College employees strike in México
Members of the Independent National Union of Bachilleres School Workers (SITBC) have been on strike for over one month at 20 campuses across Mexico. Negotiations are at a stand-still. Strikers say that no deal will be struck until the school authorities present a ‘more flexible’ proposal.
The network of Bachilleres Schools provides post-secondary school education for 120,000 students across Mexico.
SITBC leader Francisco Anaya declared that management intends to level off salaries rather than reclassify teachers in a higher pay scale. The union plans to mass picket government offices and the presidential palace.
The government has threatened to declare the strike illegal on December 1.
Mexican unions prepare for general strike
Last Saturday, the National Assembly of Popular Resistance, composed of unions and community organizations in solidarity with the Electrical Workers Union (SME), announced that it is creating committees at the national and state level to plan out a general strike.
It also approved a plan of action that includes the ‘symbolic occupation’ of Mexico City on December 4 and a Social Congress on December 12 and 13. The ultimate purpose of the Congress is to amend the Mexican Constitution.
The Assembly opposes the closure by President Felipe Calderón of Luz y Fuerza Centro, the electric utility that served Mexico City and Central Mexico, as well as the process that has led to the privatization of enterprises linked to the distribution of electricity across México.
On November 11 hundreds of thousands of Mexicans protested the closure of the utility and denounced the Calderón administration.
Chilean teachers return to work
On November 19 public and private school teachers in Chile returned to work after nearly a month on strike without winning their main demand. The strike began October 23.
The main issue was money owed the teachers since 1981, when the Pinochet dictatorship transferred the schools from the central government to municipal control. The transfer prevented teachers from receiving wage increases that they would have otherwise gotten.
Ohio bakery workers protest concession demands
Bakery workers in Zanesville, Ohio picketed three Wendy’s fast food restaurants to bring pressure against their employer, New Bakery, which is attempting to take away pensions, reduce vacation time and axe seniority rights. New Bakery, which employs 150 workers who belong to Local 57 of the Bakery, Confectionery, Tobacco Workers & Grain Millers International Union, supplies buns to Wendy’s.
Doug McQuaid, one of the pickets, told the Zanesville Times Recorder, “If the company has its way, there will be no seniority and the new guys will never be able to move up. Or what they’d like is to see the old guys go away and give the new guys the position with less pay and no benefits.”
Brad Dudley, another picketer, said, “We understand that times are tough and each and every one of us appreciates having a job. We’re not asking for a raise. We’re just asking that our pensions stay safe and our benefits stay in place.”
American Airlines flight attendants protest stalled contract talks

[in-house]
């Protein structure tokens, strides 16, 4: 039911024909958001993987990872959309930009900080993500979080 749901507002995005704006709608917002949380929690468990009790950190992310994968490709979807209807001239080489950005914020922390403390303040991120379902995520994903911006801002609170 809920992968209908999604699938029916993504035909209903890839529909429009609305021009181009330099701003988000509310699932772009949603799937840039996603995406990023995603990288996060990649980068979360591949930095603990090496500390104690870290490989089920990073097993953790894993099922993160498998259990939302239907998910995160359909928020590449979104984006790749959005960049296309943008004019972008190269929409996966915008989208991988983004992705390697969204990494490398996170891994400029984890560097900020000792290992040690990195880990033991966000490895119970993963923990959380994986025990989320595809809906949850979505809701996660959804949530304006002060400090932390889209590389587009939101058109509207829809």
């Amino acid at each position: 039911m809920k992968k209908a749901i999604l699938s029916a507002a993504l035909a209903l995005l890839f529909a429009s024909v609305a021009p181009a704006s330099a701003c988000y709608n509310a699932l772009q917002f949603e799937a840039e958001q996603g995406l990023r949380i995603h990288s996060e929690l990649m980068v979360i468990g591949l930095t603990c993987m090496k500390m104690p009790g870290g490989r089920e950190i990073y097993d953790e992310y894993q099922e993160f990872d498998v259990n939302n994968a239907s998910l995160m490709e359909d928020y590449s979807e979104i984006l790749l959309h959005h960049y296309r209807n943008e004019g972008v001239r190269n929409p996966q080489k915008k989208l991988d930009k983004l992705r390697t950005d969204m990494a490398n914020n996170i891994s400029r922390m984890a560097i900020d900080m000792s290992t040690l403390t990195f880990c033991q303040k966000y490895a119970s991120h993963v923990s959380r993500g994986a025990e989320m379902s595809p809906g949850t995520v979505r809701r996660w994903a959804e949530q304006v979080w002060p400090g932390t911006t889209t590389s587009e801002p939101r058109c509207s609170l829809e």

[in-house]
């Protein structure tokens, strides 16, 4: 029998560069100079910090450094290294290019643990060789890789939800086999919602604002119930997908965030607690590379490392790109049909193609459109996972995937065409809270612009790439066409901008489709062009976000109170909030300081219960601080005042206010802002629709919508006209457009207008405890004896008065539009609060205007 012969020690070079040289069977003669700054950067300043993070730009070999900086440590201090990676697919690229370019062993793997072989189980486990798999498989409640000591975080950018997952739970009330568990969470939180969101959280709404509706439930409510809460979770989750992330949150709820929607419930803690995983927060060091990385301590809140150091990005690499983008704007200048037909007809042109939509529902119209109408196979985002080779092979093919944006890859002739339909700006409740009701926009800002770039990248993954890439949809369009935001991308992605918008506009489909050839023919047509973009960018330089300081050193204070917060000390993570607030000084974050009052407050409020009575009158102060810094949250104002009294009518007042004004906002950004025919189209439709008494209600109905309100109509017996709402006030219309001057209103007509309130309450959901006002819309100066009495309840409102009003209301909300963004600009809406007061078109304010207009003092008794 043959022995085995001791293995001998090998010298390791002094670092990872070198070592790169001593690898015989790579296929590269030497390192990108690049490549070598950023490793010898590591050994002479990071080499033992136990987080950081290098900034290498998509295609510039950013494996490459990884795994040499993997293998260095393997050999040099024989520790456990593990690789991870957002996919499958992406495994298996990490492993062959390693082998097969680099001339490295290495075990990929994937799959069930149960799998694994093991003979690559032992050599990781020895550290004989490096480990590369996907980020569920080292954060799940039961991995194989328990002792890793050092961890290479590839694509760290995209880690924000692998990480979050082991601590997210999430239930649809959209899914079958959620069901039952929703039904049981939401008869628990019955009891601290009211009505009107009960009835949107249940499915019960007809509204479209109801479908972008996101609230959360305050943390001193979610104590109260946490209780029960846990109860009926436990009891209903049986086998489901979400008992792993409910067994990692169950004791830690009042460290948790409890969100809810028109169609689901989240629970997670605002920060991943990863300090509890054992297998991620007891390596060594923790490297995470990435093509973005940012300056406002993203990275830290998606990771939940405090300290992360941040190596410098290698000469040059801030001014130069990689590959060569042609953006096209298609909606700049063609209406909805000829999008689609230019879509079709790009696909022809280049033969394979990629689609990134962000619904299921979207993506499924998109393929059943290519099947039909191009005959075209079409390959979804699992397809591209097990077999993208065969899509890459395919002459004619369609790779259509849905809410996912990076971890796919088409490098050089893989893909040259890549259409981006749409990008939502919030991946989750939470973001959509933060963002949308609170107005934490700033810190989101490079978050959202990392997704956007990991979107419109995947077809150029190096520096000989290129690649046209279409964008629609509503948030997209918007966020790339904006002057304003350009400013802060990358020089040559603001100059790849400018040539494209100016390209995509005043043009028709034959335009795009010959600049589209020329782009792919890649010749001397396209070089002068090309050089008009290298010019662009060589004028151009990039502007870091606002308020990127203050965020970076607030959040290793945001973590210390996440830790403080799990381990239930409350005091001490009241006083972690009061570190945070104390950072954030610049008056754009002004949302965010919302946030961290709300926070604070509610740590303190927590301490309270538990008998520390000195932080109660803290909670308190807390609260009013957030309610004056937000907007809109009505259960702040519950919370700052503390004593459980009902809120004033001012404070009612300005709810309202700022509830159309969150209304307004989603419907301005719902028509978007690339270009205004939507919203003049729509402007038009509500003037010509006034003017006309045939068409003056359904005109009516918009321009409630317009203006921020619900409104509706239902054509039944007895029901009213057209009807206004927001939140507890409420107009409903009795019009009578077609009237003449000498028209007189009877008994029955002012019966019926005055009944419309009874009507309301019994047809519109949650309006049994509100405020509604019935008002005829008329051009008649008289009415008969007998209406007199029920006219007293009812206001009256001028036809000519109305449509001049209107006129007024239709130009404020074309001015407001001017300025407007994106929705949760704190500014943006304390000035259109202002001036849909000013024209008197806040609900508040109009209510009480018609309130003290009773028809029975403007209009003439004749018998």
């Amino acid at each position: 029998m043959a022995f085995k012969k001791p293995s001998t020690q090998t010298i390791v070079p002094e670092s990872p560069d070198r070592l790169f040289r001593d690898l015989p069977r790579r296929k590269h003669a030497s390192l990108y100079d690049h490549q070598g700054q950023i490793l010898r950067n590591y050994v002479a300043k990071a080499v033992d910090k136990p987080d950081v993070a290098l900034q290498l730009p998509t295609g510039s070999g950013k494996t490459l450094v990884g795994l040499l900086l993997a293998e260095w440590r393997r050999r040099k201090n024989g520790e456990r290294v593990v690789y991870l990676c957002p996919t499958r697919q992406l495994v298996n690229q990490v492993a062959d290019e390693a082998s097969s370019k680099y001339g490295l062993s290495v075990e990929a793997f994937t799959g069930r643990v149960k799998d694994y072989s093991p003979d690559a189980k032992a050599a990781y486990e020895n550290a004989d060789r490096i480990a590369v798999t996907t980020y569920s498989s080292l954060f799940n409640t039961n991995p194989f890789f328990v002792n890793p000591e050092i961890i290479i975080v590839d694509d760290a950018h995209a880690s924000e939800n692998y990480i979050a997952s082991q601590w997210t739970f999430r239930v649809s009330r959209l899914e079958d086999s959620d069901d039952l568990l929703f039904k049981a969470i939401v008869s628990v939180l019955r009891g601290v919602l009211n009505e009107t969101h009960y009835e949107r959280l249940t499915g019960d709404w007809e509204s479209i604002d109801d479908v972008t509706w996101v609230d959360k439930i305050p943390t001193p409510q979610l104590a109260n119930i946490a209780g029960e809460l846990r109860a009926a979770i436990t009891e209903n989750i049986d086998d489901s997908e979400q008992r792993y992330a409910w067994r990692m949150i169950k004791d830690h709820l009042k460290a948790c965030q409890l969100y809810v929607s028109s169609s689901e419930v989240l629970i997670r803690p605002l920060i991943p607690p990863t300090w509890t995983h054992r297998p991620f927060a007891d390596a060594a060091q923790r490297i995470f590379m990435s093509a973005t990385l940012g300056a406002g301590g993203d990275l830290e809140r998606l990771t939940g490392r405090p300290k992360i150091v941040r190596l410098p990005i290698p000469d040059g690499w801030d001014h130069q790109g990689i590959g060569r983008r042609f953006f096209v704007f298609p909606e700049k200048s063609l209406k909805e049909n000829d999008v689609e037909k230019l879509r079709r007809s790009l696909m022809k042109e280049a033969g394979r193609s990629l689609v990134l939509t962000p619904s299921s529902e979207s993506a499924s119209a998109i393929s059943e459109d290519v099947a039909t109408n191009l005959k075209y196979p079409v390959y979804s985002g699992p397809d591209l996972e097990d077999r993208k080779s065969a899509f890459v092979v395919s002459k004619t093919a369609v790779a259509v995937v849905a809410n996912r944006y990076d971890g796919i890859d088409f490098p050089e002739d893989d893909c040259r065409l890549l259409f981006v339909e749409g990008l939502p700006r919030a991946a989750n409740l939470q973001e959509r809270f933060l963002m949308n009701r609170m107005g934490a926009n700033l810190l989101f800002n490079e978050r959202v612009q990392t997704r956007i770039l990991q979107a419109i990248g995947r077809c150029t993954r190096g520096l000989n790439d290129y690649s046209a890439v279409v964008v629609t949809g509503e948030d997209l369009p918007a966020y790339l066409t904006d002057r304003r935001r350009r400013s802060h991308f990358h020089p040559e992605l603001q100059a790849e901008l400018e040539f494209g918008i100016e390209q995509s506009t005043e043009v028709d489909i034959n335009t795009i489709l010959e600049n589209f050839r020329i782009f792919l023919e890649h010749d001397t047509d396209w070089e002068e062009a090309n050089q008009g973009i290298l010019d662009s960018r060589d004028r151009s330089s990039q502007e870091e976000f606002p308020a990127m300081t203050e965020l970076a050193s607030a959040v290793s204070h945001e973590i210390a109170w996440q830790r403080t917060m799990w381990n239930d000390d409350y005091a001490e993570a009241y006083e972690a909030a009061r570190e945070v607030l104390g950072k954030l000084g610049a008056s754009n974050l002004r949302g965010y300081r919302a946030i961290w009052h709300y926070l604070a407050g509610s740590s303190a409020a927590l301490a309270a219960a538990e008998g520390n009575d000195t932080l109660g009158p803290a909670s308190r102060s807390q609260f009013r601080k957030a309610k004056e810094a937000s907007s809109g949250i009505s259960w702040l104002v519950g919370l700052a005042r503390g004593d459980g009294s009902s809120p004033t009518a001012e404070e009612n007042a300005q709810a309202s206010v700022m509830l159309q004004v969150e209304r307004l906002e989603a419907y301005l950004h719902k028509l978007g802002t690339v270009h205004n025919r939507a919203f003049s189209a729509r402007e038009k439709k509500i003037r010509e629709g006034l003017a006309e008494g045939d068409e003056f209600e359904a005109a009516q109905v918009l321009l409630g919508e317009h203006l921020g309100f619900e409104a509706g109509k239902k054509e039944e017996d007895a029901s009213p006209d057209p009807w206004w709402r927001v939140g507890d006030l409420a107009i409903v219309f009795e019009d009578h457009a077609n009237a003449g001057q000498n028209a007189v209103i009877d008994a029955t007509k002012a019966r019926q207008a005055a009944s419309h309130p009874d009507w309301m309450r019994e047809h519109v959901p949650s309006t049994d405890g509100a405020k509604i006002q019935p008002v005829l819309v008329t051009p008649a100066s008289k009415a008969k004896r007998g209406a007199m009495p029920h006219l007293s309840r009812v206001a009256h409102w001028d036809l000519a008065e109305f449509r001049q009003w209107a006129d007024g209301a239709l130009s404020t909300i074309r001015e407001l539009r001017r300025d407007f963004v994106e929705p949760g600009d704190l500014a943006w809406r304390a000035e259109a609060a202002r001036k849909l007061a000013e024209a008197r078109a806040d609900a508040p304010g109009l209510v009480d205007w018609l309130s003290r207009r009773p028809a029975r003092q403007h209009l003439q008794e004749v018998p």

Hundreds of American Airlines flight attendants set up informational pickets at 12 airports last week, including Dallas-Fort Worth and San Francisco, to protest the failure of 18 months of mediated talks to reach an agreement. An American Airlines spokesperson declared that 72 percent of contract issues have been resolved.
But Laura Glading, president of the Association of Professional Flight Attendants (APFA), has charged that the airline has yet to make an offer on wages and benefits. “The company has been preaching that any new contract must be zero sum, meaning that any improvements must be offset by further concessions,” Glading told the Dallas Morning News. “This is unacceptable.”
The two sides are scheduled for a new round of bargaining in January. The APFA said that if talks fail, they would request the National Mediation Board to release them from talks, paving the way for a cooling off period and a possible strike.
Flight attendants suffered a 33 percent pay cut in 2003 as part of a concessions package surrendered by all airline workers when American Airlines went into bankruptcy. Since then, flight attendants have been only receiving annual 1.5 percent annual raises.
Auto workers blockade Windsor plant
At least 200 members of the Canadian Auto Workers union, set up a blockade at Aramco, a closed auto parts plant in the southwestern Ontario city of Windsor, to prevent the sale of assets at the plant where many of them were formerly employed.
Aramco was closed along with its sister plant, Aradco, by Catalina Precision Products last spring, and the workers who lost their jobs occupied the plant to get outstanding monies in excess of $2.5 million owed to them under Ontario law. While Chrysler Canada finally agreed to contribute a small portion of that debt to the workers, the remainder is still unpaid.
With the imminent auctioning of the remaining machinery and equipment, workers have again directly intervened to bring the company to account. In addition to blockading the two plants, workers demonstrated outside the Radisson Hotel, forcing a postponement of the auction originally set for November 17.